U.S. Marshals, Memphis Police, Crime Stoppers and TBI Offer up to $15,000for Man Wanted for Murder of Rapper ‘Young Dolph’

2 mins read



Justin Johnson (CAPTURED)
Memphis,
TN
– The U.S. Marshals Service, Memphis Police Department,
Crime Stoppers and the Tennessee Bureau of Investigation are offering a
combined reward of up to $15,000 for
information leading to the capture of a Memphis man wanted for the
murder of a Memphis rapper.

Justin Johnson, 23, is alleged to have shot to
death Adolph Robert Thornton, Jr., 36, known by his entertainment name
“Young Dolph” in Memphis on Nov. 17, 2021. During the ongoing
investigation, the Memphis Police Department issued a first-degree
murder warrant for Johnson for the crime.

Johnson also has an outstanding warrant for
violation of federal supervised release out of the U.S. District Court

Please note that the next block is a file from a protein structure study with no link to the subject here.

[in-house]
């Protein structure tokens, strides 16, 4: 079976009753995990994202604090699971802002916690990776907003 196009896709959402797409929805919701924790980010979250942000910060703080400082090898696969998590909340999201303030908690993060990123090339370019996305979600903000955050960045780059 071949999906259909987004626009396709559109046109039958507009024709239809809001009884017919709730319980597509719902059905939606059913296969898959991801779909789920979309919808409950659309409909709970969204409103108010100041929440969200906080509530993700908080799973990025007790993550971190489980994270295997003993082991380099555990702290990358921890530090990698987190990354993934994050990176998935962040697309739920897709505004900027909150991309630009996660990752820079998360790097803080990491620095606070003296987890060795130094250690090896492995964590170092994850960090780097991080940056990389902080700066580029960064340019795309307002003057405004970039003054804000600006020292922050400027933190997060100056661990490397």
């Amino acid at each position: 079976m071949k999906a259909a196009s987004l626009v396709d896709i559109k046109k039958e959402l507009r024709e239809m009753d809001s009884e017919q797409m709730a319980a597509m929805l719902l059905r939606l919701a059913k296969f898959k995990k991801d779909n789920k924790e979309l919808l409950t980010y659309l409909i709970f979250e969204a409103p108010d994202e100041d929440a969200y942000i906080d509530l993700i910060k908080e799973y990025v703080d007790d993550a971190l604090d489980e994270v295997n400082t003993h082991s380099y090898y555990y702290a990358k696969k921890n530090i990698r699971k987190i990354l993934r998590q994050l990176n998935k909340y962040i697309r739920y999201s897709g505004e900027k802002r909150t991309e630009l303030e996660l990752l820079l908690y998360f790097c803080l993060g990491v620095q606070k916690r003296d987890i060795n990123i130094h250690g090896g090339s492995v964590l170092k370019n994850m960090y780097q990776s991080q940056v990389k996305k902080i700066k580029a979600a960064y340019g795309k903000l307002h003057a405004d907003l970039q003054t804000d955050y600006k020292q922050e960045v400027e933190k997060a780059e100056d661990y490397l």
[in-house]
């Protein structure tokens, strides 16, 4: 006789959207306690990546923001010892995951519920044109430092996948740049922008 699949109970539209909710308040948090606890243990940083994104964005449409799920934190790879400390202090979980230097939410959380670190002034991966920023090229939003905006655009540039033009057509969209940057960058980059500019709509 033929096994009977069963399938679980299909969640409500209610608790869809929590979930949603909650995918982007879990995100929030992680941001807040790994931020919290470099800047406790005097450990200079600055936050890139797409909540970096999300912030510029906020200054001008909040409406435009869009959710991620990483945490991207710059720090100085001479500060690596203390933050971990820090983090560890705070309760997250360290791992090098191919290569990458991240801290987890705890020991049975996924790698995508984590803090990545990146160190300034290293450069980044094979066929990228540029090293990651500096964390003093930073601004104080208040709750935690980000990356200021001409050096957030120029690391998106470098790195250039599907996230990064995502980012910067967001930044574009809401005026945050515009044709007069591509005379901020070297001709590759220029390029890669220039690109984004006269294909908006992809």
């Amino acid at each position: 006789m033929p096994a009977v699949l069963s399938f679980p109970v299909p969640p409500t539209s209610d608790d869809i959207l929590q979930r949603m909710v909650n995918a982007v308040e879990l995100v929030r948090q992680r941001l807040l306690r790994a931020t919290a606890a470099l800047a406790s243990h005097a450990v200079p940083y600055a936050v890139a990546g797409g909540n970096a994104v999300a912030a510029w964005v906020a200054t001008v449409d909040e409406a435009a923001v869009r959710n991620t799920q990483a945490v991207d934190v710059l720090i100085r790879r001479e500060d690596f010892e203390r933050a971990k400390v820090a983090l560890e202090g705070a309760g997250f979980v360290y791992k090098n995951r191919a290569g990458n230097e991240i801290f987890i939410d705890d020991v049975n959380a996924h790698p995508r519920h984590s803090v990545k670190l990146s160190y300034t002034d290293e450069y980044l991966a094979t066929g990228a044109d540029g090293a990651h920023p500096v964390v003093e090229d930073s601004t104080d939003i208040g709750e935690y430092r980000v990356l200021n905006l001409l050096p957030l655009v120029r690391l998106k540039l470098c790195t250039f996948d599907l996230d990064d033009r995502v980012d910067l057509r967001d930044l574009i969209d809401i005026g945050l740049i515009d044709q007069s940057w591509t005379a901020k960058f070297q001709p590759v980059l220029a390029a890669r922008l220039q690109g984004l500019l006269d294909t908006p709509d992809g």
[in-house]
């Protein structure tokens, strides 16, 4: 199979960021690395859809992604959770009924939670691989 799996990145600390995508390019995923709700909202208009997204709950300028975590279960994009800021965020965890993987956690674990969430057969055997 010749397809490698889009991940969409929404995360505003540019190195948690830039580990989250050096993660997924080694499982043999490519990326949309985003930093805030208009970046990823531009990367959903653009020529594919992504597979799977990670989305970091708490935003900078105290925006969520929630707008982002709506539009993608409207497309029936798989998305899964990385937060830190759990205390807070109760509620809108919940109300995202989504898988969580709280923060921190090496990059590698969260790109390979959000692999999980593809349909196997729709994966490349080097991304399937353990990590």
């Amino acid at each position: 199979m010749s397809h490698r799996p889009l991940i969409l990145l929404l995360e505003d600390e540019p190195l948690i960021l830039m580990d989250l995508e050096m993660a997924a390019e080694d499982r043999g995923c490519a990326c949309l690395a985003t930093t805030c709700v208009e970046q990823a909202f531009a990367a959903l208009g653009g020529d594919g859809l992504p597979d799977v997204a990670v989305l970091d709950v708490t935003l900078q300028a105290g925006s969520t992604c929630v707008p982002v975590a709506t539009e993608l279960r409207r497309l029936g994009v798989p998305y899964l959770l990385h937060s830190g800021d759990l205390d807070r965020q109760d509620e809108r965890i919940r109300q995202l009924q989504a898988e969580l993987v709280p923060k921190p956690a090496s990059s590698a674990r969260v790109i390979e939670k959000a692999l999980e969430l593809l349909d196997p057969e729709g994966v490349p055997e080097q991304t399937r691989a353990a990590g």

for the Western District of Tennessee. The original charge was for a
weapon offense.

Both cases were adopted for a fugitive
investigation by the U.S. Marshals Two Rivers Violent Fugitive Task
Force. Since the issuance of the murder warrant, U.S. Marshals and MPD
have been extensively searching for Johnson.

Since Johnson has been able to evade capture, law
enforcement agencies are now offering a combined reward of $15,000. U.S.
Marshals are offering up to $10,000; MPD and Crime Stoppers up to
$2,500, and the TBI up to $2,500 as Johnson has been added to the TBI’s
“Most Wanted” list.

Johnson is a black male with a date of birth
April 10, 1998. He is approximately 5 feet 8 inches tall and weighs
about 190 pounds. He has the name “Jaiya” tattooed on his right arm.

Johnson has ties to organized criminal gangs and
should be considered armed and dangerous. Anyone with any information on
Johnson’s whereabouts is strongly encouraged to call the U.S. Marshals
at (901)275-4562, (901) 601-1575, or (731) 571-0280. Anonymous tips may
also be submitted via the
U.S.
Marshals Tip App
.

Additional information about the U.S. Marshals Service can be found
at http://www.usmarshals.gov.

####


America’s
First Federal Law Enforcement Agency